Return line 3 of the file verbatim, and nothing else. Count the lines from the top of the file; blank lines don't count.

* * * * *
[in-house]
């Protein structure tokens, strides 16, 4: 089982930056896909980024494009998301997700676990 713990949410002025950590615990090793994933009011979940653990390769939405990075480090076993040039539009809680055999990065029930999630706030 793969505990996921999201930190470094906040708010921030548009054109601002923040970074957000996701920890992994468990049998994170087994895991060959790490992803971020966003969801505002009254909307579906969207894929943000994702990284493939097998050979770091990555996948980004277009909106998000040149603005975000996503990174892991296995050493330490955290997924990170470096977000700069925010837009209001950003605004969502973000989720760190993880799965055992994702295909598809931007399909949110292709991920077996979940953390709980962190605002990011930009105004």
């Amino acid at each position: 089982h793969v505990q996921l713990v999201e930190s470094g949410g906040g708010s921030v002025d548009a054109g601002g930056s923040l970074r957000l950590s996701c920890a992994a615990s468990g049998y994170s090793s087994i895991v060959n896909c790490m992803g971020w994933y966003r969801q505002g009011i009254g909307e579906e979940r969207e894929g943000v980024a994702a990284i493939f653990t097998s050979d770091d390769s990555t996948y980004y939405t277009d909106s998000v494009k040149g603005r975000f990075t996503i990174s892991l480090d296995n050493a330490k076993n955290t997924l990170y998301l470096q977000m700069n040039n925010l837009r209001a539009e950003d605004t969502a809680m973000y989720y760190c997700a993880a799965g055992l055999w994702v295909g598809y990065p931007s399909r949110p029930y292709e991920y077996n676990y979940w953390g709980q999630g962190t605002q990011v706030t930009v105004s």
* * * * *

């Amino acid at each position: 089982h793969v505990q996921l713990v999201e930190s470094g949410g906040g708010s921030v002025d548009a054109g601002g930056s923040l970074r957000l950590s996701c920890a992994a615990s468990g049998y994170s090793s087994i895991v060959n896909c790490m992803g971020w994933y966003r969801q505002g009011i009254g909307e579906e979940r969207e894929g943000v980024a994702a990284i493939f653990t097998s050979d770091d390769s990555t996948y980004y939405t277009d909106s998000v494009k040149g603005r975000f990075t996503i990174s892991l480090d296995n050493a330490k076993n955290t997924l990170y998301l470096q977000m700069n040039n925010l837009r209001a539009e950003d605004t969502a809680m973000y989720y760190c997700a993880a799965g055992l055999w994702v295909g598809y990065p931007s399909r949110p029930y292709e991920y077996n676990y979940w953390g709980q999630g962190t605002q990011v706030t930009v105004s």